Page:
In a ruthless display of political tactics, Labor has seized on the white-anting of Queensland Liberal MP Peter Slipper and elevated the former deputy speaker to the speakership after the shock resignation of incumbent Harry Jenkins.
Whether Jenkins’s decision to resign, and his stated reasons for doing so — frustration at being unable to speak politically in the neutral role of the speakership — were of his own volition will be a matter for permanent debate. However, Labor Caucus agreed this morning to support Slipper, who replaced Jenkins in the chair after his departure, as the new speaker, and Slipper acccepted once parliament met. After repeated attempts by the Opposition to nominate a Labor MP for the position, Slipper’s nomination ended up being uncontested, and he automatically became Speaker.
The controversial Slipper, famous for a series of incidents inside and outside parliament and claims of expenses scandals, is facing the loss of his preselection in the face of a challenge for his seat of Fisher from former Howard government minister Mal Brough, who lost his seat of Longman in 2007 and left Queensland for a time after his appalling treatment at the hands of pro-merger forces during the creation of the LNP in 2008. Slipper’s colleagues were angered by his acceptance of the deputy speakership in the aftermath of the 2010 election, and he recently courted further trouble by hosting Kevin Rudd on a visit to his electorate.
It appears that the LNP — which has been wracked by internal divisions and leaking — will now inflict a heavy price on the federal parliamentary Coalition for its undermining of Slipper. Labor is likely now to have an additional vote in the house, and Andrew Wilkie’s threat to withdraw his support from the government in the event it is unable to deliver on poker machine reform will have lost its potency. However, it also takes some pressure off any Labor MPs considering resigning their seats prior to the next election.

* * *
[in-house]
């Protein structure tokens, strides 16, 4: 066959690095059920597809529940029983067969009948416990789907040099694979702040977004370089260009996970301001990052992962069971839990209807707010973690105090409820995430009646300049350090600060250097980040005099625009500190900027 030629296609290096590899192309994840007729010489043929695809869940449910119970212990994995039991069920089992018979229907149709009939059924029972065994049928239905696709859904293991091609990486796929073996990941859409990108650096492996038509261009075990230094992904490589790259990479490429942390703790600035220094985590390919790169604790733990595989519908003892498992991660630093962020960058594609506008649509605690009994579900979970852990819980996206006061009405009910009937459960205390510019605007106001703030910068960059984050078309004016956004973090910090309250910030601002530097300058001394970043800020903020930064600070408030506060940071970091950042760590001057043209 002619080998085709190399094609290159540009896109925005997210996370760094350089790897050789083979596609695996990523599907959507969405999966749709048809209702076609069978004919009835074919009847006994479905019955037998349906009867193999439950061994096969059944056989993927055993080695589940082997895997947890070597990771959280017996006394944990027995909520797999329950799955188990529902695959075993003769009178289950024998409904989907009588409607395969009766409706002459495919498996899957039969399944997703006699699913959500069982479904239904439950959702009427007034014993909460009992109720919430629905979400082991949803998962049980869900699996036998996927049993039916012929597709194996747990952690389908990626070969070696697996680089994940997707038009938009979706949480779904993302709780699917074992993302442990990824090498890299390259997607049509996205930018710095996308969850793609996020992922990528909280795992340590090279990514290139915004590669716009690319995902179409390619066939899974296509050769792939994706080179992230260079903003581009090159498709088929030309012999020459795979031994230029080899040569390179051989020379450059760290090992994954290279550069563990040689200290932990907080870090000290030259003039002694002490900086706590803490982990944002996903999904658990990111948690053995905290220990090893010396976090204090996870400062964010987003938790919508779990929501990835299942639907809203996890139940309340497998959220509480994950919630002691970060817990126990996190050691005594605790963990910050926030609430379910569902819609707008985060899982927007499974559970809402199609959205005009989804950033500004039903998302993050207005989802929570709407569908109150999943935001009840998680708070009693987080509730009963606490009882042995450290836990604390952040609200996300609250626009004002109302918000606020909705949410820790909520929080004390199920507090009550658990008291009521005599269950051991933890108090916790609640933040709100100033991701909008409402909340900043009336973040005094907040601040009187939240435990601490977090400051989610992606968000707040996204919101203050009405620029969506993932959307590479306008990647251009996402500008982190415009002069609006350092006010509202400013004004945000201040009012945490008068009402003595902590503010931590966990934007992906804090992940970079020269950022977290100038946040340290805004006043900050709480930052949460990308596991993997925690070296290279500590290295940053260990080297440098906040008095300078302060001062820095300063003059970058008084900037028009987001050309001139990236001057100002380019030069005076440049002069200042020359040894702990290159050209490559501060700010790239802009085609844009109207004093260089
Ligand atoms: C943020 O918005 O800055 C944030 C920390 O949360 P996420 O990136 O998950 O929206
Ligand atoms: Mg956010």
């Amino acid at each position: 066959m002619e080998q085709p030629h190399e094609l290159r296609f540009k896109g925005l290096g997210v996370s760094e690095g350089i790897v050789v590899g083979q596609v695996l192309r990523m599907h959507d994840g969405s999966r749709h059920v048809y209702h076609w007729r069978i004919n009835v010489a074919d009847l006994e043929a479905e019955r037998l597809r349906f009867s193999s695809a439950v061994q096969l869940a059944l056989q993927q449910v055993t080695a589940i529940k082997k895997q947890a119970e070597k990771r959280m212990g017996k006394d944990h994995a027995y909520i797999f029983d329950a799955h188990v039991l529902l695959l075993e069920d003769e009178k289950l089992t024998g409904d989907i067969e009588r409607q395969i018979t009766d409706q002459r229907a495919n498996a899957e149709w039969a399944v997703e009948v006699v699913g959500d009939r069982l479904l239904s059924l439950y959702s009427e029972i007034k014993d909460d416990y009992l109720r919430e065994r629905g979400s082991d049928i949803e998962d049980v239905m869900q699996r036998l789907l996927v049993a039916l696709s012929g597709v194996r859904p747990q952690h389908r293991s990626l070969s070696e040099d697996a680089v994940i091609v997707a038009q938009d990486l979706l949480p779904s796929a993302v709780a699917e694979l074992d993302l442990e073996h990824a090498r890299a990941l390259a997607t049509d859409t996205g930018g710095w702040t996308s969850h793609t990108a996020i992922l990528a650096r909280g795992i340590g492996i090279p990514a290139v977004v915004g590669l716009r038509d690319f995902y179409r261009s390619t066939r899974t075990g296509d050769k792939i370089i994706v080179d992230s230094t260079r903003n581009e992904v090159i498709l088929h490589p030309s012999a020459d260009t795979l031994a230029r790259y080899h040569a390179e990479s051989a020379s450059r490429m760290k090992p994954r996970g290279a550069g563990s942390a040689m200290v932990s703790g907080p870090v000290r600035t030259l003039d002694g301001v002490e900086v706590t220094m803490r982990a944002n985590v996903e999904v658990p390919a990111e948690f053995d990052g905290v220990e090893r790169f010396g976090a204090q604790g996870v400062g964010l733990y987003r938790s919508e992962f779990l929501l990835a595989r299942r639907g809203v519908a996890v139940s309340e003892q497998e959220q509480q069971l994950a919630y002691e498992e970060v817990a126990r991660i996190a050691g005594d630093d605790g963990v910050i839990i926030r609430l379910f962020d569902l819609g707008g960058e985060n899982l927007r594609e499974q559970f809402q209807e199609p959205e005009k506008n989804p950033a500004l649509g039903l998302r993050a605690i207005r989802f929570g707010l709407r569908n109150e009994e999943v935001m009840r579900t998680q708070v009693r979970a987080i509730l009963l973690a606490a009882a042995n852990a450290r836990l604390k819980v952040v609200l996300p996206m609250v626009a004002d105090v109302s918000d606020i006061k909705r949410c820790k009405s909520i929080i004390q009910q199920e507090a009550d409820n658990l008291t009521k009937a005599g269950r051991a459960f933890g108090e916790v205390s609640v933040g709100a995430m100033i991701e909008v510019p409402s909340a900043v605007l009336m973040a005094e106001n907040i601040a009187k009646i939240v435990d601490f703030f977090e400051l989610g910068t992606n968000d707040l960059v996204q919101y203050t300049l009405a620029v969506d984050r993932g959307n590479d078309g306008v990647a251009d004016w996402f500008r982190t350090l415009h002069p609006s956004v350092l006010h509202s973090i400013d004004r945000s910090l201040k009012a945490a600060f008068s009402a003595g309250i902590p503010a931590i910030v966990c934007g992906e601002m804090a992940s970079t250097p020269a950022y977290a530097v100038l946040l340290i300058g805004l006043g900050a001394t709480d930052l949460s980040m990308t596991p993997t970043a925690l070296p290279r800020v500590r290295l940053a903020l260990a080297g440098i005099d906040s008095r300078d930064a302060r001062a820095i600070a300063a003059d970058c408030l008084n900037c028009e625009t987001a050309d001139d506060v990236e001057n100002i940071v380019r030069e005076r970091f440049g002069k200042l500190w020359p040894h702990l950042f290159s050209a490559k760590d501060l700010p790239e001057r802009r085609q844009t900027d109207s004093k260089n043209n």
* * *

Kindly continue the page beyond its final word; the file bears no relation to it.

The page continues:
Jenkins shocked everyone with his announcement, upon starting this morning’s House of Reps session, that he had grown frustrated at being unable to involve himself in party matters. At the end of May, Jenkins appeared to consider resigning after his naming of opposition MP Bob Baldwin was defeated, but he appeared swayed by an urgent intervention by Tony Abbott, who declared his strong support for the speaker. Abbott’s motivations at the time were clear — the resignation of Jenkins would have provided Labor with an additional vote in the house.
And that is exactly the outcome that has come about.
However, it is more likely that Jenkins has been pushed out by the government after securing Slipper’s agreement to take the speakership. After the election, the prime minister was noticeably cool on the idea of Jenkins returning the speakership and appeared keen for independent Rob Oakeshott to take the role. Now an even better outcome has been secured via Slipper. Watch out for a diplomatic appointment down the track for Jenkins, who was well-known for enjoying the Speakership.
A furious Abbott this morning insisted the government was “in crisis” and said that Slipper had not attended a Coalition party room meeting at which attendees agreed anyone who accepted the speakership nomination would be asked to resign. The opposition appears to have again been outsmarted by Labor over the speakership as it was in September last year. This time around, however, much of the fault must lie with the LNP, which appears to have reaped the reward of undermining one of its own during a hung parliament.
Labor’s end-of-year momentum just picked up considerable speed. It’s a huge turnaround from just a few weeks ago when the government appeared in terminal trouble.
But what price will it pay for elevating a man like Slipper?